When director Robert Hackett was brought onboard to create a mood piece for fashion brand Komana, he was clear that he wanted to craft a film which extended beyond the limitations of the conventional fashion commercial or ‘lookbook’ structure. Fortunately that was a sentiment shared by Komana and the basis on which Hackett and his team produced their atmospheric, black and white short Shrine. We asked Hackett to share his reflections on the process and inspiration behind the film.
Livia Henne, the fashion designer behind Komana, was seeking a mood piece – but this type of film can run the risk of coming across as pretentious or self-indulgent. To avoid this, I worked closely with Livia to find out what she wanted to reflect about her brand and its influences – surrealism, Dada, African art and Victorian circus. Her work is bold and graphic, so we agreed very early on the film would be shot in stark black and white. Whilst the discussions were great, I still wrote a detailed treatment and produced a mood board as I was keen to ensure that the final piece was something we were both happy with.
We were able to assemble a fantastic production team. Everybody who worked on this piece was generous with their time – we only had one day to shoot everything, so a lot of time was spent planning and visiting the location. Mark Warmington was our DoP and we shot on his newly purchased Sony F55, perfect for capturing what we wanted. Mark both quickly understood and enhanced what we were trying to achieve. Meriel Hunt was our brilliant production designer – she prepped thoroughly and also worked closely with Livia, which was critical to achieving a ‘Komana’ authenticity in the final sequence.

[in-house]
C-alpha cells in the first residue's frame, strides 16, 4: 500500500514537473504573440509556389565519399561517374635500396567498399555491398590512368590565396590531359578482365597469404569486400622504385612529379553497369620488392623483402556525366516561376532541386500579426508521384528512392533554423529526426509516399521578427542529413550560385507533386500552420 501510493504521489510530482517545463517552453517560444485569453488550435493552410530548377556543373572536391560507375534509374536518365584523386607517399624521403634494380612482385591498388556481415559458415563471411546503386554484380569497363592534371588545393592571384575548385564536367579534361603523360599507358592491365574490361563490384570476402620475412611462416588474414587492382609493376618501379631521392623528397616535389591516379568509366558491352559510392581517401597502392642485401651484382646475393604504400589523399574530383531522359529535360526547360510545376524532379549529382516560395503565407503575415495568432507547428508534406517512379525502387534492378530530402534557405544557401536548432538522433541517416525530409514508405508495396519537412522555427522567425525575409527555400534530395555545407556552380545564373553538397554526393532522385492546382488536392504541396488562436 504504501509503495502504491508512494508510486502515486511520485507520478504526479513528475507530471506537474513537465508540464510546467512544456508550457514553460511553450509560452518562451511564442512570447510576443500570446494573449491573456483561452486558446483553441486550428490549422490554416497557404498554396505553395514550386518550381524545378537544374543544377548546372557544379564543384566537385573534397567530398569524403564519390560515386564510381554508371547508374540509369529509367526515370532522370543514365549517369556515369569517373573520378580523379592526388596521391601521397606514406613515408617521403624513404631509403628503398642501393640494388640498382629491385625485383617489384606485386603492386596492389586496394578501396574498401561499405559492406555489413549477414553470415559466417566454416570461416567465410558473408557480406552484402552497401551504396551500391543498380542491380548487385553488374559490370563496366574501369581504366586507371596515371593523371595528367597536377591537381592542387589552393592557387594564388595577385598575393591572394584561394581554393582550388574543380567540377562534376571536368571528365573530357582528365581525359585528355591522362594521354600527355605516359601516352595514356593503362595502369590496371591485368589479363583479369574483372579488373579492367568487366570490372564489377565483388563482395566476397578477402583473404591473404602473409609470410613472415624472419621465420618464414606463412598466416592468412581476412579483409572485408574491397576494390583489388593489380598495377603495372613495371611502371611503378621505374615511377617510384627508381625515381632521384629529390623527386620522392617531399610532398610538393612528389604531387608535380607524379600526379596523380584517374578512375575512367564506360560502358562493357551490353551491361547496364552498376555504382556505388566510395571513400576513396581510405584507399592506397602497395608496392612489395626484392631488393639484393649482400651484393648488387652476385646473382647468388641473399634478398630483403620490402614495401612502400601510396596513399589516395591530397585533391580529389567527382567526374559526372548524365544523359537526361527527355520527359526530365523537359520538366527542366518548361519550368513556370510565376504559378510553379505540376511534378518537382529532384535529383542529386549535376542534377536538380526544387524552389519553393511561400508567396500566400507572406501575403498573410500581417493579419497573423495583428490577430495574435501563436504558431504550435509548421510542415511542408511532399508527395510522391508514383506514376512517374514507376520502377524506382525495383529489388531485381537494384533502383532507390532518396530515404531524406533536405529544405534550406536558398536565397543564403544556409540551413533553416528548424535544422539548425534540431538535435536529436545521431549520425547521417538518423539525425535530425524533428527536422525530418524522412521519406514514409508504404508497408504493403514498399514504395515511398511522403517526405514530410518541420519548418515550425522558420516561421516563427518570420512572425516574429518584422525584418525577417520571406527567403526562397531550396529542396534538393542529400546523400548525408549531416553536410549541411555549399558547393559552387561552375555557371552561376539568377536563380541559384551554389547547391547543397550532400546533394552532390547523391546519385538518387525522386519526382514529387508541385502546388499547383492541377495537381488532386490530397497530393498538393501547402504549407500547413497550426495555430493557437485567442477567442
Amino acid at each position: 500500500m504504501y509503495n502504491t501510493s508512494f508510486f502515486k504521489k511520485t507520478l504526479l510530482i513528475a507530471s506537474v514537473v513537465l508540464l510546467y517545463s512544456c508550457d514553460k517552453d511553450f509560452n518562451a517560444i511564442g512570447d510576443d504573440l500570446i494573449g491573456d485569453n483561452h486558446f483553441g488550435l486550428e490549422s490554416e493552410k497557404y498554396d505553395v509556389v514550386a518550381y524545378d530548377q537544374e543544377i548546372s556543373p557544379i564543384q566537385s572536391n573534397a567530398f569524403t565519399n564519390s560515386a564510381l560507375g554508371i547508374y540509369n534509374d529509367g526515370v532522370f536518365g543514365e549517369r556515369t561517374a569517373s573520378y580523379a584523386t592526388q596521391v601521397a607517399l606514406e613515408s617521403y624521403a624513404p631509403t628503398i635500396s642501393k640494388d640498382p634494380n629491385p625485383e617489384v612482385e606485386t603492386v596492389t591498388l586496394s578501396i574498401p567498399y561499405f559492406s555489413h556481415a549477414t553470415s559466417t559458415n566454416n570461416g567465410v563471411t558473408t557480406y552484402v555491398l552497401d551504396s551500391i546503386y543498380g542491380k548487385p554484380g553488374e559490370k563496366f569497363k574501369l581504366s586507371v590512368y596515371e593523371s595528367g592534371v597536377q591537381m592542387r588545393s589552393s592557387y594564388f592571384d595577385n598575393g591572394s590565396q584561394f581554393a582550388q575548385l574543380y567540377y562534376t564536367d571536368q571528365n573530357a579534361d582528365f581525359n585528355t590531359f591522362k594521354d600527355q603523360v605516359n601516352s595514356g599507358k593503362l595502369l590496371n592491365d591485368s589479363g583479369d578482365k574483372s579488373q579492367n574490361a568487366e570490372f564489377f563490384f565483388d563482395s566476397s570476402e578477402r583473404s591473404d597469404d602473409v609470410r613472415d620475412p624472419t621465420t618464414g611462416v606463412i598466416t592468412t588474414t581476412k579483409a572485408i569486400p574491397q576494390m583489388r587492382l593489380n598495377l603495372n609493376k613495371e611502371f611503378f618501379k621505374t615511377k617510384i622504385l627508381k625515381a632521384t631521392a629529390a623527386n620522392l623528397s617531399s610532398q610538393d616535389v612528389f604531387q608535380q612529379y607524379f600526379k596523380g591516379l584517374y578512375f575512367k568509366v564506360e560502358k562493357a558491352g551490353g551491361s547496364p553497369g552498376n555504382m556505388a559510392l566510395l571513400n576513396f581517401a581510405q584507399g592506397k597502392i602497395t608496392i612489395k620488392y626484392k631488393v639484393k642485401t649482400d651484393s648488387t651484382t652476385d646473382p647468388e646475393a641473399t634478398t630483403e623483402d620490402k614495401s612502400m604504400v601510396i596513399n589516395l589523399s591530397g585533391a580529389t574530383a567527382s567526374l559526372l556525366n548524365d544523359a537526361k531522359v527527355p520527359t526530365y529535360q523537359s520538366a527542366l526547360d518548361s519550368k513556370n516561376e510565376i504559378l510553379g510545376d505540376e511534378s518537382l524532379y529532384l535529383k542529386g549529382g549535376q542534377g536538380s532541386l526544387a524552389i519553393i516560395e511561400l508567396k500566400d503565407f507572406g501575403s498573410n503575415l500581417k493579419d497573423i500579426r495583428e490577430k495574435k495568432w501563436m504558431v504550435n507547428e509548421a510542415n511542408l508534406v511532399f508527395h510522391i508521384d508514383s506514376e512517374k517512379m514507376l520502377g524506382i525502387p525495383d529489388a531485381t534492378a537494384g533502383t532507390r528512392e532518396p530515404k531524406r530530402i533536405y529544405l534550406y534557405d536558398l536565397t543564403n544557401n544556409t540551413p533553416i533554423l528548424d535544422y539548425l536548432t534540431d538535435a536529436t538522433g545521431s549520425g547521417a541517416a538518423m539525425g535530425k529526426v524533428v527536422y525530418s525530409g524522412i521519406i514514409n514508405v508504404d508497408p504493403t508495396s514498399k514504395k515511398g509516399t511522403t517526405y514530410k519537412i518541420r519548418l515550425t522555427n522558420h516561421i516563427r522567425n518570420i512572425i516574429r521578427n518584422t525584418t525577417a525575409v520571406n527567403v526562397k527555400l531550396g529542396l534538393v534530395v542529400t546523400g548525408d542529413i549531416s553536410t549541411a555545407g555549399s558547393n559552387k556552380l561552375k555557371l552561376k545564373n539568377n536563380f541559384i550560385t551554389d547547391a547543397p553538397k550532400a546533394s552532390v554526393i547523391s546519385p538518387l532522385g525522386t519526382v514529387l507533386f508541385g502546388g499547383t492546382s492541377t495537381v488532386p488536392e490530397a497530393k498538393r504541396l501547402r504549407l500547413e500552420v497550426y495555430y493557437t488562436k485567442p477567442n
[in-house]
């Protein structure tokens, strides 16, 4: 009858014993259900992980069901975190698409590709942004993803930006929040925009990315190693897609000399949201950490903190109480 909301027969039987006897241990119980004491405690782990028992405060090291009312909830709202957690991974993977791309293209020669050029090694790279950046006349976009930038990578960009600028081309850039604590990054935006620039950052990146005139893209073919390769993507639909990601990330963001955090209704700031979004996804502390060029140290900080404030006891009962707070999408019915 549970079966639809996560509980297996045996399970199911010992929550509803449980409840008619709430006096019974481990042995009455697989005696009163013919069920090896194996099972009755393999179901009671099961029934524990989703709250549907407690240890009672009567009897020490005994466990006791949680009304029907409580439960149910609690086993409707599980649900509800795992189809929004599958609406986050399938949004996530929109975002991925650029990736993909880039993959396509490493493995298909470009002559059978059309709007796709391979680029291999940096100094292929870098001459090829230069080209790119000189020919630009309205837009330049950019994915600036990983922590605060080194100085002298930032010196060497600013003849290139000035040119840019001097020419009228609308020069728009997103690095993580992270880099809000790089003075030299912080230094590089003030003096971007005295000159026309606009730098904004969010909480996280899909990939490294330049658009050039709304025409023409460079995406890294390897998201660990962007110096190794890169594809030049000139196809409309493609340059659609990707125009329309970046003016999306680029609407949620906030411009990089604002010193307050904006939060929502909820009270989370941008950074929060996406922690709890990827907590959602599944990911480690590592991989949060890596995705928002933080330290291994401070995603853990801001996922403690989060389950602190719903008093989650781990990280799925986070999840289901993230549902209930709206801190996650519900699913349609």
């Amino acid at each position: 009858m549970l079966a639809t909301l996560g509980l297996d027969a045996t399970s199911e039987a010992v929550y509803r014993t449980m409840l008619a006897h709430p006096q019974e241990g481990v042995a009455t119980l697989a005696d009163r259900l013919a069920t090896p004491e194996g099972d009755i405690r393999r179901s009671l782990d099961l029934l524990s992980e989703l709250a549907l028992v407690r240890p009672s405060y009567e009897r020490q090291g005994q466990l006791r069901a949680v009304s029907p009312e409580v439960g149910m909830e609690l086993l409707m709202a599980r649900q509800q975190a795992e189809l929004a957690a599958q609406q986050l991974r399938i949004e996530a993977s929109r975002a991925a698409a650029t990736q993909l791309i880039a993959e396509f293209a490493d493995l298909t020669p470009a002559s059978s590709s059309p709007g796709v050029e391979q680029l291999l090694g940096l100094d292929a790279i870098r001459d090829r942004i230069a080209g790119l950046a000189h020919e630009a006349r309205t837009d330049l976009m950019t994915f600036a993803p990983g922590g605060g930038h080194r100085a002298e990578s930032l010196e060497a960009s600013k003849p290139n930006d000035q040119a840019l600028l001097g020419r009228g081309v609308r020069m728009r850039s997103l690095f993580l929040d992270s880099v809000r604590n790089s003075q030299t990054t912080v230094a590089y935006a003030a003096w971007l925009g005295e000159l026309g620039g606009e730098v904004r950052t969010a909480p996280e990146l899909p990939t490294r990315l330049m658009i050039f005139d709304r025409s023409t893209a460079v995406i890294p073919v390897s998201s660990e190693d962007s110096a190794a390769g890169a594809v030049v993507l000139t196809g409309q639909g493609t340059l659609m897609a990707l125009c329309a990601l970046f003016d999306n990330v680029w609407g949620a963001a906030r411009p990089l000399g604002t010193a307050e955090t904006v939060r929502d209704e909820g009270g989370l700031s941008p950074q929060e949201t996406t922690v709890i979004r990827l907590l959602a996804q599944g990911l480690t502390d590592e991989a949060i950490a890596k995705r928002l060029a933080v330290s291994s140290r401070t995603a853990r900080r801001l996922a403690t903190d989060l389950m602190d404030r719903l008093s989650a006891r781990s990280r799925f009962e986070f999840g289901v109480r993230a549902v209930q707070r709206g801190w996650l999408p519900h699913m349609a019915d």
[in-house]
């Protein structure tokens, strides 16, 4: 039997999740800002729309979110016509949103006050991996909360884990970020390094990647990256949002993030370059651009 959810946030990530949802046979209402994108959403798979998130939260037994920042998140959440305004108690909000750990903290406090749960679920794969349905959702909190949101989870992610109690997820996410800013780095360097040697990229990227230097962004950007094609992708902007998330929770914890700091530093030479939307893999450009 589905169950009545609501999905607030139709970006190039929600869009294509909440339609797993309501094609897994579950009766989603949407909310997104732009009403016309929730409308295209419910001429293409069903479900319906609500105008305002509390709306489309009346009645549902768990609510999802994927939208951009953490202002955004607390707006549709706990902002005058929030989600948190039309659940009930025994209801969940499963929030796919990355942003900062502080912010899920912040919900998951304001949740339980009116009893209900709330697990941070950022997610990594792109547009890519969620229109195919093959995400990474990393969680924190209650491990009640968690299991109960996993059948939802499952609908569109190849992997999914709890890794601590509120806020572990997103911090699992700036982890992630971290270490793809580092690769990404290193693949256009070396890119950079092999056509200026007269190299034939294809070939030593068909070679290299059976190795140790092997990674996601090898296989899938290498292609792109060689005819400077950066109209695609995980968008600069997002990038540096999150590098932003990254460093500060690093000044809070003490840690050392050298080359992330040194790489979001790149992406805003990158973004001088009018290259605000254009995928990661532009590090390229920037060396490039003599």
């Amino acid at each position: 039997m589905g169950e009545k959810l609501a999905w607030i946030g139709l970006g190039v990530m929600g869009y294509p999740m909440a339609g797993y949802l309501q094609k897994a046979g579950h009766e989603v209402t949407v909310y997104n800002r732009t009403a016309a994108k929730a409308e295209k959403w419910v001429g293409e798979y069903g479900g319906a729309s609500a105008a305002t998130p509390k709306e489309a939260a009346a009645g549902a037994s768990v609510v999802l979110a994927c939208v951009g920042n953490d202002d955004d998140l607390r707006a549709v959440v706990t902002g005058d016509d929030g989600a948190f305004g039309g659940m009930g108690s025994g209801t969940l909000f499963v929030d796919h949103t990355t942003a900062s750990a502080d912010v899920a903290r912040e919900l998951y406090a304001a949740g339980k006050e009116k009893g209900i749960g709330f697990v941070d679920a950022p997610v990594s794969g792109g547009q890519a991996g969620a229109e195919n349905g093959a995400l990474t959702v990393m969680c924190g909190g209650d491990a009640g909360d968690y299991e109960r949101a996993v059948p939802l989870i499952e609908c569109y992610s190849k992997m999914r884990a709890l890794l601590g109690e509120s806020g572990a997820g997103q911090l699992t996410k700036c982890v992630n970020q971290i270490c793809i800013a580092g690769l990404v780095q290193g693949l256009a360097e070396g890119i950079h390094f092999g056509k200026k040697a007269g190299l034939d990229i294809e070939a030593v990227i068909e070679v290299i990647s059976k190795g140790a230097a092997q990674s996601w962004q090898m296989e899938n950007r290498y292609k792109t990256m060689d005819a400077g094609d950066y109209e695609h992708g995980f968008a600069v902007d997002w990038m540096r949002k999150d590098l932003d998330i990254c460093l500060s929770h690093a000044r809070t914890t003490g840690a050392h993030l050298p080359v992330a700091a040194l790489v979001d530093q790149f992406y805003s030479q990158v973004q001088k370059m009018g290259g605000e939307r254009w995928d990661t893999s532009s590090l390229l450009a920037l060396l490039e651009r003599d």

I wanted the viewer to be kept off balance and drawn into this world.
Shrine was produced by Kirsten Beith, a friend of Livia Henne, the fashion designer behind Komana. Kirsten arranged castings and it was fairly obvious that Zoe Grisedale would be perfect as the lead. Zoe not only has a great look for Komana, but equally as important, is also an actress – this meant she was able to take direction and change her performance quickly. The ending of the film was very ambitious on the budget we had. Thankfully Kirsten really pulled it out of the bag with our location, the RED gallery. Without the right space, the final reveal would never have worked or at least would have been severely compromised.
Again we were extremely fortunate with our fantastic post-production team. I knew we had captured some great material, but working with Agathe Barbier, our editor, really brought the piece alive. I wanted the viewer to be kept off balance and drawn into this world, creating enough interest and variation before arriving at the pay-off. I felt Agathe totally nailed what was needed, using a wide range of editing techniques and giving the film a strong pace. This pace was enhanced by our composer Andrew Gardiner – Andrew really understood the tone of the film and elevated the piece with his music.
Our excellent colourist, Jonny Tully, worked hard on creating the look you see. Shooting in colour on the F55 meant we had a lot of information in the image to play with, although this can also have its downside – it can show too much detail and reveal more in high contrast black and white than the image did before converting it – so Jonny had his work cut out. They say you shouldn’t get too fixated on how you see a film in your mind… what happens on the day of the shoot can alter that – but looking now at the original moodboards and storyboard it’s a very close thing and I am really pleased with the final piece.
I have just directed a new short film called Boris in the Forest, shot on 35mm. The rushes look stunning, so I’m hoping good things will come of that. We’re about to go into post-production and the short should be ready to enter the 2015 festival circuit. I’ve also written a micro-budget feature that I hope to direct in the near future.